There are hobbies and there are serious hobbies. Steve Burgess crossed the line from one to the other shortly after moving from Neillsville, Wis., to the Twin Ports in 2012.
About 20 years ago in Neillsville, Steve, his wife Kathy and their five children began tapping trees, hanging a bucket on each one to gather sap and boil it into maple syrup. It served as a healthy whole-family activity. They eventually tapped about 70 trees.
“We went around the woods in a tractor with a milk can on the back. We dumped the buckets into the milk can and brought it to our sugar shack. It went into a pan, where we boiled down the sap,” Steve explained.
When named chief executive of National Bank of Commerce seven years ago, he immediately sought a plot of land to accommodate his other hobby – hunting. As a busy executive, he wanted something rural but close to his Superior office. The couple found 80 acres atop the hill on St. Louis River Road in Duluth.
“We bought this land to hunt in the city limits because I don’t have a lot of time. I was out there one night and noticed there were a lot of maple trees. That evening, Kathy and I discussed sharing the syrup skill with our grandchildren,” Steve said.
One thing led to another. Today, about 2,000 maple trees on their hillside land are tapped. The operation is too big to collect sap in buckets. An estimated 21 miles of blue line connects the taps to centralized connection points.
Stating the obvious about the hobby-turned-sideline, Steve said “It gets into your blood. It’s a labor of absolute love, insanity or something like that.”
How big is big?
BusinessNorth interviewed Steve and Kathy Burgess Oct. 24 at the North American Maple Syrup Council / International Maple Sugar Institute’s annual convention. The gathering is held in a different city each year, rotating among the states and provinces of its members. Almost 350 registered for the three-day 2019 affair in Duluth. Some own large commercial operations while others make syrup part time as a hobby.
Convention co-chair Stu Peterson of Camp Aquila Pure Maple Syrup in Star Lake, Minn. (50 miles east of Fargo), started with 50 taps. Now, his firm has 1,400.
“We’re not big. We’re actually pretty small,” he noted. “A big producer in Minnesota has from 5,000 to 15,000 taps. In Quebec and New England, if you don’t have 10,000 taps, you’re considered a local producer.”
Overall, he said, “The industry is growing. There are 22 states or provinces represented here this year.” They included participants from Nova Scotia to Washington state who wanted to visit the trade show and learn more about recipes, best practices, value-added products, product grading and to receive an update about maple sugar research. Burgess Family Sugarhouse hosted a cooking demonstration.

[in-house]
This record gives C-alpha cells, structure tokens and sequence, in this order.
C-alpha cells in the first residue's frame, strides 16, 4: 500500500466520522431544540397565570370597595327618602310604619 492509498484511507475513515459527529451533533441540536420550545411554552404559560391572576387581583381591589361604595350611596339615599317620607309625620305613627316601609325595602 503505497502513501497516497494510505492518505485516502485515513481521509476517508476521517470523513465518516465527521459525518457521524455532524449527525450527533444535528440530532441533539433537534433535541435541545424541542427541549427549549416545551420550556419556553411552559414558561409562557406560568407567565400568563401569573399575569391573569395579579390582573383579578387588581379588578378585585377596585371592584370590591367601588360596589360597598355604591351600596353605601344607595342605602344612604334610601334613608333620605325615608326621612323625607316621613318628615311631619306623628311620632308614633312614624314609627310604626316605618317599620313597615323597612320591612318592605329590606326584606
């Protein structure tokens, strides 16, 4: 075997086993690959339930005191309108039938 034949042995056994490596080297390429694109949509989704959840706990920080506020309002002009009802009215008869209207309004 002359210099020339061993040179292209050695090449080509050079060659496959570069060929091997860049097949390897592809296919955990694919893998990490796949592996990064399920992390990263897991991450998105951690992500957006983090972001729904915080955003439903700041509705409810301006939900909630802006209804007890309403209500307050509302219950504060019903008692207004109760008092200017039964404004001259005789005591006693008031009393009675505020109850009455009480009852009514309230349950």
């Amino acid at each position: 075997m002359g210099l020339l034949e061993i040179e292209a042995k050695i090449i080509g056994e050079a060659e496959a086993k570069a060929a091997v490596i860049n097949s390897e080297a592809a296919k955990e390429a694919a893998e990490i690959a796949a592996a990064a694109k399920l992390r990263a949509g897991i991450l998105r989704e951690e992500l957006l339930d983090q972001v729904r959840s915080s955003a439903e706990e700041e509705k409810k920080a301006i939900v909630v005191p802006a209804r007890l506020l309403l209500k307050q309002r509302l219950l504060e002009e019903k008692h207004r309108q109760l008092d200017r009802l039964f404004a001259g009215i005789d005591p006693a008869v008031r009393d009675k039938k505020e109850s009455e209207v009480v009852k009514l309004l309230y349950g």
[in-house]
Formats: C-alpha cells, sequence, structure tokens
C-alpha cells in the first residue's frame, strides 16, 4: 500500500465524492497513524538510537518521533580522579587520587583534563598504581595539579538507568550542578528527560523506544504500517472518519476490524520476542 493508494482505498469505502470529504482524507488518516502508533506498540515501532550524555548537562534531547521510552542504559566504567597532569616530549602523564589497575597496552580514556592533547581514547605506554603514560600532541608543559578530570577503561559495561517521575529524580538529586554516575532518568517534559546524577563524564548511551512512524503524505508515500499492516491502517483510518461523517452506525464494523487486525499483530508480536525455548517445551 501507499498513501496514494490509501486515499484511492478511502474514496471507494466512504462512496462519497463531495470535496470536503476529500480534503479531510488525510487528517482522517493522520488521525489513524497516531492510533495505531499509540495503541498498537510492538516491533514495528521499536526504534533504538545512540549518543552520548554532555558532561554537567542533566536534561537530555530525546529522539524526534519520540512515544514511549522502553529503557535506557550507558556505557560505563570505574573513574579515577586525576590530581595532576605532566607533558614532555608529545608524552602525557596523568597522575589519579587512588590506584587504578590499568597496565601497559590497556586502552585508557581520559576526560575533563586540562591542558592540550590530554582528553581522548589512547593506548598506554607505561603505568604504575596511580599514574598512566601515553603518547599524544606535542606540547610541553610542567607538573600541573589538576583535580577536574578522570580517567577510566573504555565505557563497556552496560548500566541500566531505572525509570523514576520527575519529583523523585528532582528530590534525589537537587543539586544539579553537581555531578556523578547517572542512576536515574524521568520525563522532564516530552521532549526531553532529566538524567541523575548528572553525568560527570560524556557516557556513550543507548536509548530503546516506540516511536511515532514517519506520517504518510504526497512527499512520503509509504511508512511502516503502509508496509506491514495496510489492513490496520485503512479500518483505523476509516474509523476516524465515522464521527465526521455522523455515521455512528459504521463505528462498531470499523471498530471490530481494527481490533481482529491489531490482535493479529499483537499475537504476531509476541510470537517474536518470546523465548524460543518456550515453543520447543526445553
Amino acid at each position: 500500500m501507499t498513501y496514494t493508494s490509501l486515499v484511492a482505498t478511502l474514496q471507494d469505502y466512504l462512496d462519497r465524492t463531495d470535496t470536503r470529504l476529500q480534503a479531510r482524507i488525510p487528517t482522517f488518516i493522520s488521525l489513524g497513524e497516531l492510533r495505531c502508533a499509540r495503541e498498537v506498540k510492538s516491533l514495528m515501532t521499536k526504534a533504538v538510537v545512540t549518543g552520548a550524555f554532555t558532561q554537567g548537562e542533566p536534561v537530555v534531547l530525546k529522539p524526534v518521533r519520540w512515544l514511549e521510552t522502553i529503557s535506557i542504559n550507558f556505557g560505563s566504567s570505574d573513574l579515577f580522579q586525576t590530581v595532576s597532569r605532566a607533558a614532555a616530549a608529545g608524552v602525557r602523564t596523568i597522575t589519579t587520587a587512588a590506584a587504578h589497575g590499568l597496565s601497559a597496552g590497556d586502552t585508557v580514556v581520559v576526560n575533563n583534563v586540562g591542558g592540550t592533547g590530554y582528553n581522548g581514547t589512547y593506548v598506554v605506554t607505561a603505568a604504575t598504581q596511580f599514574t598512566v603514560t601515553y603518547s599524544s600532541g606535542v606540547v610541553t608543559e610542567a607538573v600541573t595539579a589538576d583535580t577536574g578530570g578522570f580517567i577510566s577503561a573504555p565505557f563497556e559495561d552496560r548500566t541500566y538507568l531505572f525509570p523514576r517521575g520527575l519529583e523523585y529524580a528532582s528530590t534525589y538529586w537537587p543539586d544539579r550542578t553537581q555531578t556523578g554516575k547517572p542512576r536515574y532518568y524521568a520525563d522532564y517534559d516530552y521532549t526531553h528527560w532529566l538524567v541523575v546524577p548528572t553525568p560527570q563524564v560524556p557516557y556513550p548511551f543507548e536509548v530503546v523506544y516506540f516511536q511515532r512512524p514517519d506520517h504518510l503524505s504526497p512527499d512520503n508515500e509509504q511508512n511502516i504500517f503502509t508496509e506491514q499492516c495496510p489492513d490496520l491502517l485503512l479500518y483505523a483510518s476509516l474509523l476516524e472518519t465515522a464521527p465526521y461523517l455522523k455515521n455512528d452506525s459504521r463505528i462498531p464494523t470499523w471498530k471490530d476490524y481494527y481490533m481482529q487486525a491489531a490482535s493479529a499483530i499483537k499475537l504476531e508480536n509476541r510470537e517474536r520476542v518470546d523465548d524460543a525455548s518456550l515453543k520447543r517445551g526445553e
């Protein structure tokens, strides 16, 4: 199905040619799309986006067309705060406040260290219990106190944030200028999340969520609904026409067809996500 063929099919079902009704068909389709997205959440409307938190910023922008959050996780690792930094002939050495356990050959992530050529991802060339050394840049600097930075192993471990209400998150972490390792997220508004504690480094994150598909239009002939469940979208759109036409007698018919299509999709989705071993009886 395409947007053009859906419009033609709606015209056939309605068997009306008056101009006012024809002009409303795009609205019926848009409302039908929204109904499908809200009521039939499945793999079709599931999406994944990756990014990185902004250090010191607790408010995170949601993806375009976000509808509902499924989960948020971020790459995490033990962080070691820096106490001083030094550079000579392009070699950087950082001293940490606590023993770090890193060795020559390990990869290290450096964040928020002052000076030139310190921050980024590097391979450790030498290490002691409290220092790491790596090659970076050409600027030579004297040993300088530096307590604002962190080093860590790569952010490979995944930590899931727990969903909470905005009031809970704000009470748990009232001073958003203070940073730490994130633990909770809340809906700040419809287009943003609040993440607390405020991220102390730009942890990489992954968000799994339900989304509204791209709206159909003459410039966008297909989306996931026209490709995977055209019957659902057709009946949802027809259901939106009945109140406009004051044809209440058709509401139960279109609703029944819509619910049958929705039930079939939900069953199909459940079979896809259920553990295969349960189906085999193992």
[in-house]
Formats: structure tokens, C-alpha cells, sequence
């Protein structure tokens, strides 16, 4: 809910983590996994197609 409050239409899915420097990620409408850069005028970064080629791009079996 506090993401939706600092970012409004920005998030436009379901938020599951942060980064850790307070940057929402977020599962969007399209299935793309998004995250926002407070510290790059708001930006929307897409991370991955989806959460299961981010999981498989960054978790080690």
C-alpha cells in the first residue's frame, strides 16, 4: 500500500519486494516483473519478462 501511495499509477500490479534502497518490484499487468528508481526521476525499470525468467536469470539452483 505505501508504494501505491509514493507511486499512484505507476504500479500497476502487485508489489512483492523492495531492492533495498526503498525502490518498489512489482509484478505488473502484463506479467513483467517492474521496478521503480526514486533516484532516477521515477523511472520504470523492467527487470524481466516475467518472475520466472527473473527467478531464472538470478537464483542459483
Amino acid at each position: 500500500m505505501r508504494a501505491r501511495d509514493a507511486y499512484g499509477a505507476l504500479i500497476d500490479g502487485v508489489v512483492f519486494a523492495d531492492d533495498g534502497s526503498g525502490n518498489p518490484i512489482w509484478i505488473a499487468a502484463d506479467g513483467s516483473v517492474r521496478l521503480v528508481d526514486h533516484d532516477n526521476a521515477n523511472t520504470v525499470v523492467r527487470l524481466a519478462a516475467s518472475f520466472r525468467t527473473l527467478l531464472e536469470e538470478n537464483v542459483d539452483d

“The whole industry is emphasizing the nutritional benefits of maple syrup as a sweetener versus the other sweeteners. There’s quite a bit of research being done. That was the big push this week in Duluth,” Peterson said.
Most people don’t know what goes into syrup, he noted. Regular pancake syrup found on supermarket shelves typically is made from corn fructose sweetener, sugar beet or cane sugar. Some brands are a blend including pure maple syrup (about 20 percent).
“It’s a way to market their syrup, but most everything that’s called pancake syrup or maple-flavored is not the real stuff,” Peterson said.
For those who want to make their own pure maple syrup, getting into the hobby doesn’t require a big investment, although a person needs land having a large number of maple trees (it takes 33 gallons of sap to make one gallon of syrup) and the time it takes to boil a batch down. In Minnesota, most producers operate part time. Only a handful of people cite maple syrup production as their primary occupation.
Becoming a commercial operator requires a much greater investment of time and money.
“If you want to be licensed to sell to the public, you’ve got to make a fair investment in food-grade equipment – stainless steel tanks, sinks and bottling equipment that can pass inspection,” Peterson said. But the demand for pure maple syrup is ample. “There’s really a niche in locally made products. We supply about 20 sellers in our local area – mostly retailers and restaurants. I try to be the highest-priced syrup on the shelf. We’ve built enough of a reputation that we sell everything we make.”
A family affair
The Burgess family has roots to the land that extend back for generations.
“My family had a business that sold certified corn, soybeans and oats,” Steve said. His great grandfather selected the font that is still used in the logo on the family’s products.
Steve and Kathy said they don’t want to expand their operation for now. They’ve reached a size they can personally operate and feel comfortable in placing a ceiling on their production – 500 gallons of syrup. That may not seem like a lot, but it takes 16,500 gallons of sap to produce that volume. And there are other duties. All of the spouts must be replaced each year. Equipment must be cleaned. Animals chew through lines that will have to be spliced back together. (Lucas Burgess, the couple’s son, has designed a tool for that task. He marketed the device during the October trade show.)
Fortunately, much of the process can be controlled remotely, Steve said. Monitors relay the data straight to his cell phone.
So is tapping trees a hobby, a profession or a mix?
“We’re having fun and have a little extra cash flow, but don’t ask me my hourly wage,” Peterson said.